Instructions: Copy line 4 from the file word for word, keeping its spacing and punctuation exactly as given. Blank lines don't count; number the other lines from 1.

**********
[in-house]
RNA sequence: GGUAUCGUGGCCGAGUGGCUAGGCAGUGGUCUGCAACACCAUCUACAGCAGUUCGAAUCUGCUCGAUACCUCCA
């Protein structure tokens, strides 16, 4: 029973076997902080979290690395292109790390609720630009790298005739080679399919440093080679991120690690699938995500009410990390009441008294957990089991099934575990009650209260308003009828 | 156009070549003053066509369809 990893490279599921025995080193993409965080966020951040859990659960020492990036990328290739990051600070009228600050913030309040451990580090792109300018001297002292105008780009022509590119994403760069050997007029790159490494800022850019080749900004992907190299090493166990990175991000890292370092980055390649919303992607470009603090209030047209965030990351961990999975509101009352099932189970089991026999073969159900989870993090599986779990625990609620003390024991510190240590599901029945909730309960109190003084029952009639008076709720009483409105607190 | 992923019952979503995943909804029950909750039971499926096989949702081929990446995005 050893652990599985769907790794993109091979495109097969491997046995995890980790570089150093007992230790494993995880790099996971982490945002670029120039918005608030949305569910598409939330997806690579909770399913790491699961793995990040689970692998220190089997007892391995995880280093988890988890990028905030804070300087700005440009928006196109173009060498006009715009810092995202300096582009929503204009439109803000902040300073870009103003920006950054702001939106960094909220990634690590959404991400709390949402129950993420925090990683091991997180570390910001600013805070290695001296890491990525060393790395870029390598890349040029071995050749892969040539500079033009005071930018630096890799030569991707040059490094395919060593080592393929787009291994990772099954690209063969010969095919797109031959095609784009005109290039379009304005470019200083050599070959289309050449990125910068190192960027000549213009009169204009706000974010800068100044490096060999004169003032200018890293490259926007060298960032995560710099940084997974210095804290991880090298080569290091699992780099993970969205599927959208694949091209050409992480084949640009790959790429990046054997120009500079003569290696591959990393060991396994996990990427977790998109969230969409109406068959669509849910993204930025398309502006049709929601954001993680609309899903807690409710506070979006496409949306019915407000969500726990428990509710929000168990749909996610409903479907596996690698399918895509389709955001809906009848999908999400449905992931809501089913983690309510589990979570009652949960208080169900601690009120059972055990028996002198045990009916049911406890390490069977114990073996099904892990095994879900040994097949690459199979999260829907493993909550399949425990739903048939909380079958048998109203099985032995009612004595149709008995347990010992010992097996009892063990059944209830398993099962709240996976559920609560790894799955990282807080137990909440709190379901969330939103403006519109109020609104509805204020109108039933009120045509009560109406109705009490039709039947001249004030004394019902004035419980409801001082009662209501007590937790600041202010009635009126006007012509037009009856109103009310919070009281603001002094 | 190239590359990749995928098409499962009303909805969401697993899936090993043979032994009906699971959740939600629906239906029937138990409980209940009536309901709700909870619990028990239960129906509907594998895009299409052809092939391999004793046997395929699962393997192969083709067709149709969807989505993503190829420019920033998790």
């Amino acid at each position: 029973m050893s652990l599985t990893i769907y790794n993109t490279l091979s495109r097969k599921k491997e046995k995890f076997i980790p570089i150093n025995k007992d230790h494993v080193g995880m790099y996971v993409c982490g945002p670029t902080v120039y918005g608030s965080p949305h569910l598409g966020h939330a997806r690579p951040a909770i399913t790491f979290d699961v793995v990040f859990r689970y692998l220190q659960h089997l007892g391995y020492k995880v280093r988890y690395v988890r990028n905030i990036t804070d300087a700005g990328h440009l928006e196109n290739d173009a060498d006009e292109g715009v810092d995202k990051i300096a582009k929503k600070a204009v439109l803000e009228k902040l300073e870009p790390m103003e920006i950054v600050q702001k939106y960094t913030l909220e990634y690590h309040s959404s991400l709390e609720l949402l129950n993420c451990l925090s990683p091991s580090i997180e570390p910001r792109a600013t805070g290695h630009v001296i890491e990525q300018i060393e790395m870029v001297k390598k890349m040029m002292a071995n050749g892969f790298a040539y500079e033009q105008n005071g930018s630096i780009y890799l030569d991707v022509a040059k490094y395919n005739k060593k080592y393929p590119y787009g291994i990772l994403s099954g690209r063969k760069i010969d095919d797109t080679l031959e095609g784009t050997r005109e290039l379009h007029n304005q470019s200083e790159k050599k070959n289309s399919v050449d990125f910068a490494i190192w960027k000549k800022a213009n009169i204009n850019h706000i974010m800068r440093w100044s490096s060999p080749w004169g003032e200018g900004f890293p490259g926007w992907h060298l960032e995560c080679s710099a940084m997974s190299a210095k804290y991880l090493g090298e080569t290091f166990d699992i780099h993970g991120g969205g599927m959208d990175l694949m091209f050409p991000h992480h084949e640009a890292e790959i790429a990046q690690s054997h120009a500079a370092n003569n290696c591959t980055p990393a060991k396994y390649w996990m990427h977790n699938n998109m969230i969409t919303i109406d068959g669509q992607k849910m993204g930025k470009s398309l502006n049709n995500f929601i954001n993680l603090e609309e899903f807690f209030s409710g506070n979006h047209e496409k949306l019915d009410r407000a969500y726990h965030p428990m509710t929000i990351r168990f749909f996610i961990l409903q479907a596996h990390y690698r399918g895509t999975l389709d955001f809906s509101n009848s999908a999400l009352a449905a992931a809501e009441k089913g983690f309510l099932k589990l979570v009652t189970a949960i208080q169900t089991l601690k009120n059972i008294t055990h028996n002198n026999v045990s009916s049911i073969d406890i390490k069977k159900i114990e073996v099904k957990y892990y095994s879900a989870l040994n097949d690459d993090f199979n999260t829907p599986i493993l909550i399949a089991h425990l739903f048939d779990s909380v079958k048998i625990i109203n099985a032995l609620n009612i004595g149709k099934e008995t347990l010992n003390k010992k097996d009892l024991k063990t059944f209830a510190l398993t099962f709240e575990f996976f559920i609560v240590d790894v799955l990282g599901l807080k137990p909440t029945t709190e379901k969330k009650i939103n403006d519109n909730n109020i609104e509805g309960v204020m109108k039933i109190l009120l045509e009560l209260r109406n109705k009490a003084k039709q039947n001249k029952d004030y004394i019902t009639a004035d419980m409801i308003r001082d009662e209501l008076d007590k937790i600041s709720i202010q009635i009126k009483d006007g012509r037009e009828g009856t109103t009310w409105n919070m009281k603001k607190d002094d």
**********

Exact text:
């Amino acid at each position: 029973m050893s652990l599985t990893i769907y790794n993109t490279l091979s495109r097969k599921k491997e046995k995890f076997i980790p570089i150093n025995k007992d230790h494993v080193g995880m790099y996971v993409c982490g945002p670029t902080v120039y918005g608030s965080p949305h569910l598409g966020h939330a997806r690579p951040a909770i399913t790491f979290d699961v793995v990040f859990r689970y692998l220190q659960h089997l007892g391995y020492k995880v280093r988890y690395v988890r990028n905030i990036t804070d300087a700005g990328h440009l928006e196109n290739d173009a060498d006009e292109g715009v810092d995202k990051i300096a582009k929503k600070a204009v439109l803000e009228k902040l300073e870009p790390m103003e920006i950054v600050q702001k939106y960094t913030l909220e990634y690590h309040s959404s991400l709390e609720l949402l129950n993420c451990l925090s990683p091991s580090i997180e570390p910001r792109a600013t805070g290695h630009v001296i890491e990525q300018i060393e790395m870029v001297k390598k890349m040029m002292a071995n050749g892969f790298a040539y500079e033009q105008n005071g930018s630096i780009y890799l030569d991707v022509a040059k490094y395919n005739k060593k080592y393929p590119y787009g291994i990772l994403s099954g690209r063969k760069i010969d095919d797109t080679l031959e095609g784009t050997r005109e290039l379009h007029n304005q470019s200083e790159k050599k070959n289309s399919v050449d990125f910068a490494i190192w960027k000549k800022a213009n009169i204009n850019h706000i974010m800068r440093w100044s490096s060999p080749w004169g003032e200018g900004f890293p490259g926007w992907h060298l960032e995560c080679s710099a940084m997974s190299a210095k804290y991880l090493g090298e080569t290091f166990d699992i780099h993970g991120g969205g599927m959208d990175l694949m091209f050409p991000h992480h084949e640009a890292e790959i790429a990046q690690s054997h120009a500079a370092n003569n290696c591959t980055p990393a060991k396994y390649w996990m990427h977790n699938n998109m969230i969409t919303i109406d068959g669509q992607k849910m993204g930025k470009s398309l502006n049709n995500f929601i954001n993680l603090e609309e899903f807690f209030s409710g506070n979006h047209e496409k949306l019915d009410r407000a969500y726990h965030p428990m509710t929000i990351r168990f749909f996610i961990l409903q479907a596996h990390y690698r399918g895509t999975l389709d955001f809906s509101n009848s999908a999400l009352a449905a992931a809501e009441k089913g983690f309510l099932k589990l979570v009652t189970a949960i208080q169900t089991l601690k009120n059972i008294t055990h028996n002198n026999v045990s009916s049911i073969d406890i390490k069977k159900i114990e073996v099904k957990y892990y095994s879900a989870l040994n097949d690459d993090f199979n999260t829907p599986i493993l909550i399949a089991h425990l739903f048939d779990s909380v079958k048998i625990i109203n099985a032995l609620n009612i004595g149709k099934e008995t347990l010992n003390k010992k097996d009892l024991k063990t059944f209830a510190l398993t099962f709240e575990f996976f559920i609560v240590d790894v799955l990282g599901l807080k137990p909440t029945t709190e379901k969330k009650i939103n403006d519109n909730n109020i609104e509805g309960v204020m109108k039933i109190l009120l045509e009560l209260r109406n109705k009490a003084k039709q039947n001249k029952d004030y004394i019902t009639a004035d419980m409801i308003r001082d009662e209501l008076d007590k937790i600041s709720i202010q009635i009126k009483d006007g012509r037009e009828g009856t109103t009310w409105n919070m009281k603001k607190d002094d």